Happy album release day. How does it feel?
It feels good. I’ve just woken up, so I’ve yet to find out if…I don’t know. With reviews, especially for someone at my level, it’s not always someone who’s into the band first, you know? Not everyone’s gonna get it.
Reviews often fail with context. So these stories of mine are never really about one thing. This one’s about the American Wrestlers record, but it’s also about you—a dude who moved to St. Louis from Scotland. That’s really interesting to me, especially with all that’s going on politically right now. And you’ve got that song about Thatcher. So let’s get into the nitty gritty. What is an American wrestler?
Well it’s so hard to pick a name, just a nightmare, man. I’ve spent so many hours in bars, just talkin’ to friends, and everything sounds stupid and feels humiliating. It’s almost like choosing a name for a gang when you’re a kid or something. It works because it’s something people recognize, and it’s not hard to remember. Phonetically it’s kind of nice, the lettering and stuff. Then after I chose the name it took on connotations of what’s real and what’s not, all that stuff. Presenting an image to the world.
So the idea of wrestling’s pageantry became a part of it, a big fake horror show?
Yeah, and nowadays a lot of bands are like that. A lot of bands have always been like that, haven’t they? You know the way in the ’80s, ’70s and ’60s that a lot of labels could manufacture a band. I think there’s a lot of stuff in the indie scene now which is the same, people manufacturing themselves, almost. People become very good at faking it, you know?
Well you Scots have a history of going the other way on that. Your no bullshit threshold is pretty high. I’m thinking of Jesus & Mary Chain and that whole culture. Of course putting a name on things is reductive, but there’s totally some shoegaze in your music. Some power pop, too—I don’t know how you feel about Belle & Sebastian, but for all their sunny disposition they made some really deep records.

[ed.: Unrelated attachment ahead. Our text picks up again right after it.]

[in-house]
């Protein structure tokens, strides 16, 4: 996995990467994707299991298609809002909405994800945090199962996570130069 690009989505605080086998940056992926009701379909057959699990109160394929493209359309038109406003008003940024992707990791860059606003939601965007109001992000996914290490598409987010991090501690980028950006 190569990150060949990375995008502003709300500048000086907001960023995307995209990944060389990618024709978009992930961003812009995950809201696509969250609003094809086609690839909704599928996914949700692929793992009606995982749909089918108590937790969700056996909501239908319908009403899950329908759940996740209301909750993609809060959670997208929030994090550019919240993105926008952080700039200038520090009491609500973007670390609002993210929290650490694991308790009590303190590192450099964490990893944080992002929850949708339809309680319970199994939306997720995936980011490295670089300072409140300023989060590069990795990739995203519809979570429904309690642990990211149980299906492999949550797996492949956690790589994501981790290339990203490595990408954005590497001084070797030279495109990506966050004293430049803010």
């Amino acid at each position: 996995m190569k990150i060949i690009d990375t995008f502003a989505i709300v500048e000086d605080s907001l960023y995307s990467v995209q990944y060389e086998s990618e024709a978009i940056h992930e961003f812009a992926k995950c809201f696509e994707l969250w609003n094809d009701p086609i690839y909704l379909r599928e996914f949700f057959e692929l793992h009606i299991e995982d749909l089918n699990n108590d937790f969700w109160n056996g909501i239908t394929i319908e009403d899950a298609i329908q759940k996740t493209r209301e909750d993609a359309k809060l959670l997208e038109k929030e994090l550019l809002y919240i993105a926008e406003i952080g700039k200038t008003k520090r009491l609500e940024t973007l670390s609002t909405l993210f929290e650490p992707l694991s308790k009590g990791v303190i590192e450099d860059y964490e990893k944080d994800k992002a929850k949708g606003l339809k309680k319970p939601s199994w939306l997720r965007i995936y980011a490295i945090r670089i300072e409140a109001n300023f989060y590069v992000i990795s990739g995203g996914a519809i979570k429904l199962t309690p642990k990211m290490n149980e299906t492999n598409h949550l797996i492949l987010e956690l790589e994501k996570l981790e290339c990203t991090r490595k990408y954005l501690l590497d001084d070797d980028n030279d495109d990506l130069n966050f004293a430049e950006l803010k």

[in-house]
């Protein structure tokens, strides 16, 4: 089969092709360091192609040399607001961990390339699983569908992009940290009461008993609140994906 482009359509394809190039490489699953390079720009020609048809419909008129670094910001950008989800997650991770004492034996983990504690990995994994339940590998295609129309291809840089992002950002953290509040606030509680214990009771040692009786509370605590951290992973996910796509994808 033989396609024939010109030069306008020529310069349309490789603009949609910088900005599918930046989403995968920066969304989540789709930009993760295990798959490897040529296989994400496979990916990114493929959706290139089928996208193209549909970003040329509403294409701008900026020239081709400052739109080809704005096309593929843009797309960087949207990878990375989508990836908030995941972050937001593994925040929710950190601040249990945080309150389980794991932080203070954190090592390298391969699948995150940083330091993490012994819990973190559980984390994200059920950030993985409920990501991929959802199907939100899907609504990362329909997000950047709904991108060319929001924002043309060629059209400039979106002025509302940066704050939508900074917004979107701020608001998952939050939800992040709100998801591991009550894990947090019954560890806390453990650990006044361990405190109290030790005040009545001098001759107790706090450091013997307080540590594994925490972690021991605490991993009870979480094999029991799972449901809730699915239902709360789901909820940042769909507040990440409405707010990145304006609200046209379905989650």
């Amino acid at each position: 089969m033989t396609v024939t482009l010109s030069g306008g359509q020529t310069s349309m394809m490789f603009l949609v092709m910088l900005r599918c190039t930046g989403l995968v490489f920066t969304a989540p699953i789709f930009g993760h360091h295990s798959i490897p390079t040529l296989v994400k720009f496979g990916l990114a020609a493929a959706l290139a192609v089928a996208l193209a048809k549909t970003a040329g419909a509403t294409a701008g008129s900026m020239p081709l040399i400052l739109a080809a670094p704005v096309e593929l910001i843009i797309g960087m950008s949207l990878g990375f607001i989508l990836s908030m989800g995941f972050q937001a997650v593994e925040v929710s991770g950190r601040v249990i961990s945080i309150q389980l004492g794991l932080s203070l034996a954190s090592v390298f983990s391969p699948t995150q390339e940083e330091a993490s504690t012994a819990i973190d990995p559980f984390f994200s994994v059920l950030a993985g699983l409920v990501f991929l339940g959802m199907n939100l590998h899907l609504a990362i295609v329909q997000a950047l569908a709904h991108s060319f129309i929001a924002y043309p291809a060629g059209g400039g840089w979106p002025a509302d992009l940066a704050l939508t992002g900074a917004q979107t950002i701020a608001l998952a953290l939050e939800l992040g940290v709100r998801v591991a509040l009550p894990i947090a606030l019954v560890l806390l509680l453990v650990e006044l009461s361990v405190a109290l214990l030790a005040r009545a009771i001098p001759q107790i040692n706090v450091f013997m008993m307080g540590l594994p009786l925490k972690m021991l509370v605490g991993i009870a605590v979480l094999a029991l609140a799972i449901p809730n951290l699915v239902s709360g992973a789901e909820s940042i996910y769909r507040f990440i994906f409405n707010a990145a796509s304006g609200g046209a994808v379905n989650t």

And I hear the genres that you’ve embraced more as a cultural comment than a sonic one if that makes any sense.
Yeah. I get so confused when I’m doing it, trying to find my own place in music, deliberately rejecting some things and choosing somewhere where not a lot of people are, you know? You mention shoegaze, and I think that’s probably embedded in me somewhere because I spent so many years doing it. And there are things Belle & Sebastian have taught me to love as well. I totally love ’90s rock and things like Mark Kozalek, Mac Demarco, Courtney Barnett, all that stuff.
“The cops in Britain will pick on young white kids, because it’s usually the young white kids who don’t have the money. The people who don’t have the money always get picked on by the cops.”
I have this picture of you in my head sitting in a UPS shipping facility, holding a deep reverence for being in Missouri and channeling those sonic traditions from a few degrees removed. How did that move affect you creatively? How can we understand that in context of the genesis of this project?
You’re totally right. It’s kind of like that show Quantum Leap, it’s different from a vacation. It’s almost like I removed myself from the life I’d lived by a couple of decades, like taking your entire life and totally switching it. And when you do that you can see the bigger picture of how your life used to be.
And you’re also transplanted somewhere for the first time, you get the full living experience. You see the real-life America and your past life at the same time, the juxtaposition of those things. I felt a lot freer to do what I want to do. Before I thought I was totally free, but there was maybe a feeling of being criticized by my peers.